I've gotten the best results by growing my gingers in large containers year-round.  If nothing else, I'm spared the onerous Fall digging.  I keep them in the greenhouse over the Winter.  The clumps handle dormant-storage (like you'd do for cannas and dahlias) just fine, too—but, in my experience, need to be started back into early-Spring growth in the greenhouse if they're to have a hope of blooming before that first Fall frost. 


Each cane blooms only once; cut them off right to the ground when they begin to fade.  Be careful of new canes that might also be emerging:  Canes bloom only at the very tip so if you damage it, it's best to cut off the entire cane and resolve to be more careful from now on.


In less-than-tropical climates, where the canes are killed back by frost but the rhizomes are still hardy by virtue of your mulching or just because it's so darn mild, let the old canes last until early Spring, cutting them off only when the new canes start.  In the real tropics, you can cut them off any time at all, lucky you.


Divide up older colonies in early Spring (again, minding the fragile new canes), replanting the vigorous outer portions and tossing the sparser, woodier, center portions.  In this regard, you handle tropical gingers like you handle Siberian iris.   


Wherever you grow tropical gingers, site them either under high shade day-long, or where they get shade from mid-day sun.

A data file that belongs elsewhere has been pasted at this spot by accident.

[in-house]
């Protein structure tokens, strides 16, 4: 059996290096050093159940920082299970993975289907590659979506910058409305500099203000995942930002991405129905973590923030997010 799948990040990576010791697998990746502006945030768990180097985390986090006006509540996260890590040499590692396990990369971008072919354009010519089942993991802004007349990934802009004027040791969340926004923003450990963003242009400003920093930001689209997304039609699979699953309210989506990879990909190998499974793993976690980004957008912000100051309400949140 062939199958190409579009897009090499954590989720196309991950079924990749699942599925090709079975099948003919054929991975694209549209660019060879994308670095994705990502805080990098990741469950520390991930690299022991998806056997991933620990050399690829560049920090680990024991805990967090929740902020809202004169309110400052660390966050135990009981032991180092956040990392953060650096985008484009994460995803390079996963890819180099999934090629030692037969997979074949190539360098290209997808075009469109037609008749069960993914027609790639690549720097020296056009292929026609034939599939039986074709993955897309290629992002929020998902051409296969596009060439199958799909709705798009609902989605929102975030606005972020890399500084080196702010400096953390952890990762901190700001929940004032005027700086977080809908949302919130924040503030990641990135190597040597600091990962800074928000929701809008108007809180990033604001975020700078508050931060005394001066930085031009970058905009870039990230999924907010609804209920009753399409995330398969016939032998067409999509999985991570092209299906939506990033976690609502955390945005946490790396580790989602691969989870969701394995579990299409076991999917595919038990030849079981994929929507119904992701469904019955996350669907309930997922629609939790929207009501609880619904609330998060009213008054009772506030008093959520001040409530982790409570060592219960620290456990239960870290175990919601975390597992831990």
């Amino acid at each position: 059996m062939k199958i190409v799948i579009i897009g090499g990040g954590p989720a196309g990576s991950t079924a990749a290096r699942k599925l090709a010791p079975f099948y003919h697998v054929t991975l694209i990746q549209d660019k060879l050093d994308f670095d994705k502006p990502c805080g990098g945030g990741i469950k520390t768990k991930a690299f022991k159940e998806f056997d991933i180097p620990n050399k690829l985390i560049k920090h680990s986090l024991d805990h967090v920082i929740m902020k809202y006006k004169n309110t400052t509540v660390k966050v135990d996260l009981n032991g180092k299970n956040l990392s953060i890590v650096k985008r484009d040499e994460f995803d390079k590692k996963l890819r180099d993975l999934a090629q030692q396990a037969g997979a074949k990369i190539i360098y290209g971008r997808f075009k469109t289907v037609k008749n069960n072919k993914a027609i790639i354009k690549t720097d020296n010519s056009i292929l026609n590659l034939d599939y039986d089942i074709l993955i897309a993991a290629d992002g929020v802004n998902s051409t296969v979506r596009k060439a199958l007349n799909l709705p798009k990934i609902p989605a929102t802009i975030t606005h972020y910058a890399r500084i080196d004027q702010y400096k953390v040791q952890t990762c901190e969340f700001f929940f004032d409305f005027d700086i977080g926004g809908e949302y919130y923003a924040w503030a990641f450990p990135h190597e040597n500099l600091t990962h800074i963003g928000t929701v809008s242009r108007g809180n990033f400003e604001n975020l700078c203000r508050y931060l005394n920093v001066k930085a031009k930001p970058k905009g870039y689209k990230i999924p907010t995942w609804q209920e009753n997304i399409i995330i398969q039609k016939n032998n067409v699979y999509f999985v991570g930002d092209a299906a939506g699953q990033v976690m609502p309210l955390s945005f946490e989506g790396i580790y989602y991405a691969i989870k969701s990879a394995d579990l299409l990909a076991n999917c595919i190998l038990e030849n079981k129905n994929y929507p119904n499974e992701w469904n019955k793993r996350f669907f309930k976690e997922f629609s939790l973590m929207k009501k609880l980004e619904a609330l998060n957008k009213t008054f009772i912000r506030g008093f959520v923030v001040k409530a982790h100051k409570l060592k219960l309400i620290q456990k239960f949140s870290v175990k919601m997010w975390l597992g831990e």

Hedychium can be challenging to bring into bloom if your Summer is—from a ginger's perspective—short or cool, which can be New England (short) as well as the Pacific Northwest (cool).  For us, then, the effortless bounty that gingers bring to gardens in its more-favored sweltering and long-season locales can be (trust me) exasperating.  On the other hand, I say, having gingers run riot from June to Thanksgiving is at least some solace when you need to live in someplace truly steamy like, say, Biloxi.


Hedychium flowers are almost as diverse in color as roses, from white, pink, or yellow into deepest orange-red.  (For flowers in pure red to burgundy-black, look to the even more extravagantly-sized and -flowered Hedychium relatives, the Heliconias.)  


Individual flowers can be larger or smaller, and their vertical clusters longer or shorter.  Some species and cultivars come into bloom much earlier than others; 'Tara' is particularly helpful in this regard when you're trying to grow any hedychium in a short-season, cool-Summer locale; I've had it in bloom in July, even when starting it from a dormant clump instead of carrying the pot over the Winter in leaf in the greenhouse.


Overall plant heights vary from three or four feet to three times that, so depending on your choices, hedychiums can function like colorful perennials as well as giant horticultural screens.


Hedychium foliage was boring until the softly-variegated 'Dr. Moi' came along; now it's downright jivey with 'Vanilla Ice', which is 'Dr. Moi' after he took something he shouldn't.  The foliage of 'Vanilla Ice' is so dramatically lined and sectored in white that the flowers—apricot with hedychium's gardenia-like fragrance—are still, nonetheless, only secondary.




By division in late Winter or Spring.  The pure species come true from seed. 

Native habitat

Hedychia are native to tropical Asia; 'Daniel Weeks' was hybridized in Gainesville, Florida.